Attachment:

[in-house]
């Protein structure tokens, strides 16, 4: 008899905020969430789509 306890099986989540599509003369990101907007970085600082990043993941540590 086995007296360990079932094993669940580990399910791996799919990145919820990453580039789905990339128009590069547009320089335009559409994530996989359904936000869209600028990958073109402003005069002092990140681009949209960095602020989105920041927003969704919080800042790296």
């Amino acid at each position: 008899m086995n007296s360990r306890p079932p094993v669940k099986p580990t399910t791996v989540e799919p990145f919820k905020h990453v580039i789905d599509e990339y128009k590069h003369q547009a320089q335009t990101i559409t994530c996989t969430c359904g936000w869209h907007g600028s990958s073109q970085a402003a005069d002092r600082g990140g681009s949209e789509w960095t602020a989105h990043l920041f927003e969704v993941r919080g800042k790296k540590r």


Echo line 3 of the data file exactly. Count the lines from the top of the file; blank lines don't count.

């Amino acid at each position: 008899m086995n007296s360990r306890p079932p094993v669940k099986p580990t399910t791996v989540e799919p990145f919820k905020h990453v580039i789905d599509e990339y128009k590069h003369q547009a320089q335009t990101i559409t994530c996989t969430c359904g936000w869209h907007g600028s990958s073109q970085a402003a005069d002092r600082g990140g681009s949209e789509w960095t602020a989105h990043l920041f927003e969704v993941r919080g800042k790296k540590r």